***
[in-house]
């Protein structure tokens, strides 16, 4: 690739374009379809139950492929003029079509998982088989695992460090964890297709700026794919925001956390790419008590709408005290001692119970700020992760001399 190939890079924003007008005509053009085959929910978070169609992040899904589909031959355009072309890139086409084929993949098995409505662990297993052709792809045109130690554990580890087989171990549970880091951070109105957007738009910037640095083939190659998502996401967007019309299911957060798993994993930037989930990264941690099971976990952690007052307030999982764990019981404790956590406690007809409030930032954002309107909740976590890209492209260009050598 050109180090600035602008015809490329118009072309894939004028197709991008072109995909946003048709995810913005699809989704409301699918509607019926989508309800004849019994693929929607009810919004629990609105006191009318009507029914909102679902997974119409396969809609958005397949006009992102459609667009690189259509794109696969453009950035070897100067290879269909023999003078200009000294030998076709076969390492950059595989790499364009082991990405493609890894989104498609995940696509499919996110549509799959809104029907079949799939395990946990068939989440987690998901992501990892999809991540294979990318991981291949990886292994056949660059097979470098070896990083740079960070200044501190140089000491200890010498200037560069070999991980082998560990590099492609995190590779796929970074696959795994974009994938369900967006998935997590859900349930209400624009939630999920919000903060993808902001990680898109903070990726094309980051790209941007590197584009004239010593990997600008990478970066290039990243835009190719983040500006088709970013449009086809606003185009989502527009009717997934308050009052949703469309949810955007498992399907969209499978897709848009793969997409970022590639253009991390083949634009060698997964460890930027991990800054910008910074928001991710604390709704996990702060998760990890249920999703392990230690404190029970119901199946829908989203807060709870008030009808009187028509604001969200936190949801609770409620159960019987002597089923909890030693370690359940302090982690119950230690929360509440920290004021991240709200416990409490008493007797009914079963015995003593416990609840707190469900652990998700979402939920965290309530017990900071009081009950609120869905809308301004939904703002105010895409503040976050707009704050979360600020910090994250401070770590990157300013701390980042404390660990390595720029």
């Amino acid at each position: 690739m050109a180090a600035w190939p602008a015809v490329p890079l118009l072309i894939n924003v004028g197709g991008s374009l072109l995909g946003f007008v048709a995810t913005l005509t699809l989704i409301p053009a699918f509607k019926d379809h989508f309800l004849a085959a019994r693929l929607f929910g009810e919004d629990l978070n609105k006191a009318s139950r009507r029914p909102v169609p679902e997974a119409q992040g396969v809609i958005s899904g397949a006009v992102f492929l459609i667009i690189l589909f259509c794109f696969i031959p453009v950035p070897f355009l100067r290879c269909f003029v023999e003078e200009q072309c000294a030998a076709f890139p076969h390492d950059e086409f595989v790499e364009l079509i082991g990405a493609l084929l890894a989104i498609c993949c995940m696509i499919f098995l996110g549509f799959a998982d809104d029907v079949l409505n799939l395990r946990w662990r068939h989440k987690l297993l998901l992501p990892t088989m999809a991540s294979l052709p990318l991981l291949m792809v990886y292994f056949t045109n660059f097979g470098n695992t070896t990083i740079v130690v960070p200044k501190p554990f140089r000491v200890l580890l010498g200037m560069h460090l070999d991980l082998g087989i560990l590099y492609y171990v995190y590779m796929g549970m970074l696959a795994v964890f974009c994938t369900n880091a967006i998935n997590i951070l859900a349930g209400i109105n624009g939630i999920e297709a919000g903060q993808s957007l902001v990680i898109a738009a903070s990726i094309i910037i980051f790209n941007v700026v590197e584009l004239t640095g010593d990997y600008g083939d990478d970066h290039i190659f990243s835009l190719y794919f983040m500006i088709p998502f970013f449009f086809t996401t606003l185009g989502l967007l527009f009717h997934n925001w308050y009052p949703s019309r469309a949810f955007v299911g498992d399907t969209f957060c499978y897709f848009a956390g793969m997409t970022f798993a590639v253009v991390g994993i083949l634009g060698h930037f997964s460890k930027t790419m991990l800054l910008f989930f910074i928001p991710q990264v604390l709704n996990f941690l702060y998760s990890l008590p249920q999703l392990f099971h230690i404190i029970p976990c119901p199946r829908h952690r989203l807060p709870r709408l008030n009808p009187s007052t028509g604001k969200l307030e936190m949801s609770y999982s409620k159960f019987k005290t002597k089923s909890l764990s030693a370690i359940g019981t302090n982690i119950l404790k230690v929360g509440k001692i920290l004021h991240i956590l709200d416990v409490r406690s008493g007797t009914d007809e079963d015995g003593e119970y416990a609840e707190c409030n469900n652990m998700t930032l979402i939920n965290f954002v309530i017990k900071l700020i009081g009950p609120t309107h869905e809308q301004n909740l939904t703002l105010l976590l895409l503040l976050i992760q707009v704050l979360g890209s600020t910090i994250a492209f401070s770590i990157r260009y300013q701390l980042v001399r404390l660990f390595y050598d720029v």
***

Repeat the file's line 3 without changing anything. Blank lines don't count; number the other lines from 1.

């Amino acid at each position: 690739m050109a180090a600035w190939p602008a015809v490329p890079l118009l072309i894939n924003v004028g197709g991008s374009l072109l995909g946003f007008v048709a995810t913005l005509t699809l989704i409301p053009a699918f509607k019926d379809h989508f309800l004849a085959a019994r693929l929607f929910g009810e919004d629990l978070n609105k006191a009318s139950r009507r029914p909102v169609p679902e997974a119409q992040g396969v809609i958005s899904g397949a006009v992102f492929l459609i667009i690189l589909f259509c794109f696969i031959p453009v950035p070897f355009l100067r290879c269909f003029v023999e003078e200009q072309c000294a030998a076709f890139p076969h390492d950059e086409f595989v790499e364009l079509i082991g990405a493609l084929l890894a989104i498609c993949c995940m696509i499919f098995l996110g549509f799959a998982d809104d029907v079949l409505n799939l395990r946990w662990r068939h989440k987690l297993l998901l992501p990892t088989m999809a991540s294979l052709p990318l991981l291949m792809v990886y292994f056949t045109n660059f097979g470098n695992t070896t990083i740079v130690v960070p200044k501190p554990f140089r000491v200890l580890l010498g200037m560069h460090l070999d991980l082998g087989i560990l590099y492609y171990v995190y590779m796929g549970m970074l696959a795994v964890f974009c994938t369900n880091a967006i998935n997590i951070l859900a349930g209400i109105n624009g939630i999920e297709a919000g903060q993808s957007l902001v990680i898109a738009a903070s990726i094309i910037i980051f790209n941007v700026v590197e584009l004239t640095g010593d990997y600008g083939d990478d970066h290039i190659f990243s835009l190719y794919f983040m500006i088709p998502f970013f449009f086809t996401t606003l185009g989502l967007l527009f009717h997934n925001w308050y009052p949703s019309r469309a949810f955007v299911g498992d399907t969209f957060c499978y897709f848009a956390g793969m997409t970022f798993a590639v253009v991390g994993i083949l634009g060698h930037f997964s460890k930027t790419m991990l800054l910008f989930f910074i928001p991710q990264v604390l709704n996990f941690l702060y998760s990890l008590p249920q999703l392990f099971h230690i404190i029970p976990c119901p199946r829908h952690r989203l807060p709870r709408l008030n009808p009187s007052t028509g604001k969200l307030e936190m949801s609770y999982s409620k159960f019987k005290t002597k089923s909890l764990s030693a370690i359940g019981t302090n982690i119950l404790k230690v929360g509440k001692i920290l004021h991240i956590l709200d416990v409490r406690s008493g007797t009914d007809e079963d015995g003593e119970y416990a609840e707190c409030n469900n652990m998700t930032l979402i939920n965290f954002v309530i017990k900071l700020i009081g009950p609120t309107h869905e809308q301004n909740l939904t703002l105010l976590l895409l503040l976050i992760q707009v704050l979360g890209s600020t910090i994250a492209f401070s770590i990157r260009y300013q701390l980042v001399r404390l660990f390595y050598d720029v």